General Circulation Model (GCM)
A global, three-dimensional computer model of the climate system which can be used to simulate human-induced climate change. GCMs are highly complex and they represent the effects of such factors as reflective and absorptive properties of atmospheric water vapor, greenhouse gas concentrations, clouds, annual and daily solar heating, ocean temperatures and ice boundaries. The most recent GCMs include global representations of the atmosphere, oceans, and land surface.
A branch of applied mathematics concerned with measuring the shape of the Earth and describing variations in the Earth's gravity field.
The study of the Earth's motions, including rotation, tectonics, ocean tides, and structure (i.e., core, mantle). See Putting Earthquakes in Their Place
Geographic Information System (GIS)
A system for archiving, retrieving, and manipulating data that has been stored and indexed according to the geographic coordinates of its elements. The system generally can utilize a variety of data types, such as imagery, maps. table, etc.
A surface of constant gravitational potential around the Earth--an averaged surface perpendicular to the force of gravity.
The study of present-day landforms, including their classification, description, nature, origin, development, and relationships to underlying structures. Also the history of geologic changes as recorded by these surface features. The term is sometimes restricted to features produced only by erosion and deposition.
Relating to the study of the physical characteristics and properties of the solid earth, its air and waters, and its relationship to space phenomena.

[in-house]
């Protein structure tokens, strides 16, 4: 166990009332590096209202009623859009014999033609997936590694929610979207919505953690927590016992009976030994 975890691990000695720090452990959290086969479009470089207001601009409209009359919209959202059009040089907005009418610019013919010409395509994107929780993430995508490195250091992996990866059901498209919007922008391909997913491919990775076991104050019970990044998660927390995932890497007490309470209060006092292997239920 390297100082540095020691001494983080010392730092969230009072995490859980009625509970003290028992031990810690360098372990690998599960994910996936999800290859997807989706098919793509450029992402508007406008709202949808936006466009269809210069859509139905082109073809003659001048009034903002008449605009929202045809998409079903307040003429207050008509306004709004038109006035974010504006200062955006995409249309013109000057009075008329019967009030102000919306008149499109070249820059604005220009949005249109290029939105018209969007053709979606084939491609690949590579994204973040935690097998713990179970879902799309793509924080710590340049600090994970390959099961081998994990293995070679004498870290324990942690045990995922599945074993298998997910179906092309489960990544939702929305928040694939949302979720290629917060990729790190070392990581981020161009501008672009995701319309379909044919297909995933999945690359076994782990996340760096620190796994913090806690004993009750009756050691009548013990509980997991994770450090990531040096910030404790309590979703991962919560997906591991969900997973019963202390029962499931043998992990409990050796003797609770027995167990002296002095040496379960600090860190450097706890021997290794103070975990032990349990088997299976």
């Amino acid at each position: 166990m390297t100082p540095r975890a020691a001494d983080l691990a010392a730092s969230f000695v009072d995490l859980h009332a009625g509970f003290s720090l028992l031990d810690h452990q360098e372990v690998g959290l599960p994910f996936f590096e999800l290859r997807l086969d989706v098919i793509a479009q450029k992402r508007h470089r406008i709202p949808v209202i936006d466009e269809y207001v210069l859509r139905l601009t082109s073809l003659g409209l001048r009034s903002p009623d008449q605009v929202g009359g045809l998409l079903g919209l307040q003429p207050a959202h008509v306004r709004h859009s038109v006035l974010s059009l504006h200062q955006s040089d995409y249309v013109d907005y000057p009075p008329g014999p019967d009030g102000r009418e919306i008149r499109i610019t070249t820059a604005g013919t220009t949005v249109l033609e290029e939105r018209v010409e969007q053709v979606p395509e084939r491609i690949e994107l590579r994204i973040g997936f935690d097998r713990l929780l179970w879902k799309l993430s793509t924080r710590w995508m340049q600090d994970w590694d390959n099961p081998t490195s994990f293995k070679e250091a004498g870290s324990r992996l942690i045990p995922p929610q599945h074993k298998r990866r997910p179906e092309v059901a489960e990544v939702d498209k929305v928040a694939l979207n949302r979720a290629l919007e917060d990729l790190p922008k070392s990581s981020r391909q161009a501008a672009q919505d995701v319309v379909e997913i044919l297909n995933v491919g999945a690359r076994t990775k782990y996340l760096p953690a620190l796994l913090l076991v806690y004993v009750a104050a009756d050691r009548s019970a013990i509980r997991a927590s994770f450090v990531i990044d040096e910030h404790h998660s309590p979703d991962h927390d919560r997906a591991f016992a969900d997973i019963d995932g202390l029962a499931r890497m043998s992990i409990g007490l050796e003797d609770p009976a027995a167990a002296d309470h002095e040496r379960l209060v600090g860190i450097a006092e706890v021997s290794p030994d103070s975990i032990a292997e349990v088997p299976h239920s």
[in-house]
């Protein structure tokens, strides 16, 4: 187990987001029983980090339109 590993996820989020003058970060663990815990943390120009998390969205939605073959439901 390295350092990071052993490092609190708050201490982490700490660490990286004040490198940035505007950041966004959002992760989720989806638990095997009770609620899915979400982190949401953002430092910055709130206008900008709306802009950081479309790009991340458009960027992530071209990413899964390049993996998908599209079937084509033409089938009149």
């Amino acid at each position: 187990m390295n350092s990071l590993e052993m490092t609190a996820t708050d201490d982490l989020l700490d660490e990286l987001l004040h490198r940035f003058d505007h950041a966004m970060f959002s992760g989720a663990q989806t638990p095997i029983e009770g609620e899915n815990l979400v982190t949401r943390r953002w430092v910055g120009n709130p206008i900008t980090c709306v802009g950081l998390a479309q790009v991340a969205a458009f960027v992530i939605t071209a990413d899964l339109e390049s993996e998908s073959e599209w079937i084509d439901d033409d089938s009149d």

The physical elements of the Earth's surface crust, and interior.
Describes an orbit in which a satellite is always in the same position (appears stationary) with respect to the rotating Earth. The satellite travels around the Earth in the same direction, at an altitude of approximately 35,790 km (22,240 statute miles) because that produces an orbital period equal to the period of rotation of the Earth (actually 23 hours, 56 minutes, 04.09 seconds). A worldwide network of operational geostationary meteorological satellites provides visible and infrared images of Earth's surface and atmosphere. The satellite systems include the U.S. GOES, METEOSAT(launched by the European Space Agency and operated by the European Weather Satellite Organization-EUMETSAT), the Japanese GMS and most commercial, telecommunications satellites.
Geostationary Meteorological Satellite (GMS)
Japan's geostationary weather satellite.
Geostationary Operational Environmental Satellite (GOES)
NASA-developed, NOAA-operated series of satellites that:
  • provide continuous day and night weather observations;

  • monitor severe weather events such as hurricanes, thunderstorms, and flash floods;

  • relay environmental data from surface collection platforms to a processing center;

  • perform facsimile transmissions of processed weather data to low-cost receiving stations;

  • monitor the Earth's magnetic field, the energetic particle flux in the satellite's vicinity, and x-ray emissions from the sun;

  • detect distress signals from downed aircraft and ships.
GOES observes the U.S. and adjacent ocean areas from vantage points 35,790 (22,240 miles) above the equator at 75 degrees west and 135 degrees west. GOES satellites have an equatorial, Earth-synchronous orbit with a 24-hour period, a visible resolution of 1 km, an IR resolution of 4 km, and a scan rate of 1864 statute miles in about three minutes. See geostationary.

GOES carries the following five major sensor systems:

  1. The imager is a multispectral instrument capable of sweeping simultaneously one visible and four infrared channels in a north-to-south swath across an east-to-west path, providing full disk imagery once every thirty minutes.

  2. The sounder has more spectral bands than the imager for producing high quality atmospheric profiles of temperature and moisture. It is capable of stepping one visible and eighteen infrared channels in a north-to-south swath across an east-to-west path.

  3. The Space Environment Monitor (SEM) measures the condition of the Earth's magnetic field, the solar activity and radiation around the spacecraft, and transmits these data to a central processing facility.